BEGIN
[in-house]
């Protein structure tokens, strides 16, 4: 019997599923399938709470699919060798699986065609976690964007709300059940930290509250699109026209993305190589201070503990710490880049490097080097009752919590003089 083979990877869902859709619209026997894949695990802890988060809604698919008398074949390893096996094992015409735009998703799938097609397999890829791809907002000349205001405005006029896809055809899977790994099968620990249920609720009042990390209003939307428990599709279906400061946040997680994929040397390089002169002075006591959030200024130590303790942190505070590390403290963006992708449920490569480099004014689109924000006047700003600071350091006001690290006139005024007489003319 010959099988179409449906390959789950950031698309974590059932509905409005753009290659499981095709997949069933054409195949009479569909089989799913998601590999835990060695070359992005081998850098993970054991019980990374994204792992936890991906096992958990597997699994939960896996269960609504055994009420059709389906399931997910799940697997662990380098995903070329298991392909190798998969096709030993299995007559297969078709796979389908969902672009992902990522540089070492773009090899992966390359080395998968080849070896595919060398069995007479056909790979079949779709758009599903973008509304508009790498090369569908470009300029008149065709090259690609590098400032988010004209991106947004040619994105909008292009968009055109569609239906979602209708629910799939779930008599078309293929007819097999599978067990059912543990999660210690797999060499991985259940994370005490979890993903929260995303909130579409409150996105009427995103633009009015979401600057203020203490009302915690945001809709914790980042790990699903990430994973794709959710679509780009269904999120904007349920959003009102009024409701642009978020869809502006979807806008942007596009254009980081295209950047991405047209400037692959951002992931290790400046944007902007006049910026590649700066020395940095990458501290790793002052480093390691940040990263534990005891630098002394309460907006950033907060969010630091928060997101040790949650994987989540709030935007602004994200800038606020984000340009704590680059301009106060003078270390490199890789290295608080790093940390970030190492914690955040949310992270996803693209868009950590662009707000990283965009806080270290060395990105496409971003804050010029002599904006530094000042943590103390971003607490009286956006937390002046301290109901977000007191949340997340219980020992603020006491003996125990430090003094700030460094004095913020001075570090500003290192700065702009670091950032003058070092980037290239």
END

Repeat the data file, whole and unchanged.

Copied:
[in-house]
């Protein structure tokens, strides 16, 4: 019997599923399938709470699919060798699986065609976690964007709300059940930290509250699109026209993305190589201070503990710490880049490097080097009752919590003089 083979990877869902859709619209026997894949695990802890988060809604698919008398074949390893096996094992015409735009998703799938097609397999890829791809907002000349205001405005006029896809055809899977790994099968620990249920609720009042990390209003939307428990599709279906400061946040997680994929040397390089002169002075006591959030200024130590303790942190505070590390403290963006992708449920490569480099004014689109924000006047700003600071350091006001690290006139005024007489003319 010959099988179409449906390959789950950031698309974590059932509905409005753009290659499981095709997949069933054409195949009479569909089989799913998601590999835990060695070359992005081998850098993970054991019980990374994204792992936890991906096992958990597997699994939960896996269960609504055994009420059709389906399931997910799940697997662990380098995903070329298991392909190798998969096709030993299995007559297969078709796979389908969902672009992902990522540089070492773009090899992966390359080395998968080849070896595919060398069995007479056909790979079949779709758009599903973008509304508009790498090369569908470009300029008149065709090259690609590098400032988010004209991106947004040619994105909008292009968009055109569609239906979602209708629910799939779930008599078309293929007819097999599978067990059912543990999660210690797999060499991985259940994370005490979890993903929260995303909130579409409150996105009427995103633009009015979401600057203020203490009302915690945001809709914790980042790990699903990430994973794709959710679509780009269904999120904007349920959003009102009024409701642009978020869809502006979807806008942007596009254009980081295209950047991405047209400037692959951002992931290790400046944007902007006049910026590649700066020395940095990458501290790793002052480093390691940040990263534990005891630098002394309460907006950033907060969010630091928060997101040790949650994987989540709030935007602004994200800038606020984000340009704590680059301009106060003078270390490199890789290295608080790093940390970030190492914690955040949310992270996803693209868009950590662009707000990283965009806080270290060395990105496409971003804050010029002599904006530094000042943590103390971003607490009286956006937390002046301290109901977000007191949340997340219980020992603020006491003996125990430090003094700030460094004095913020001075570090500003290192700065702009670091950032003058070092980037290239």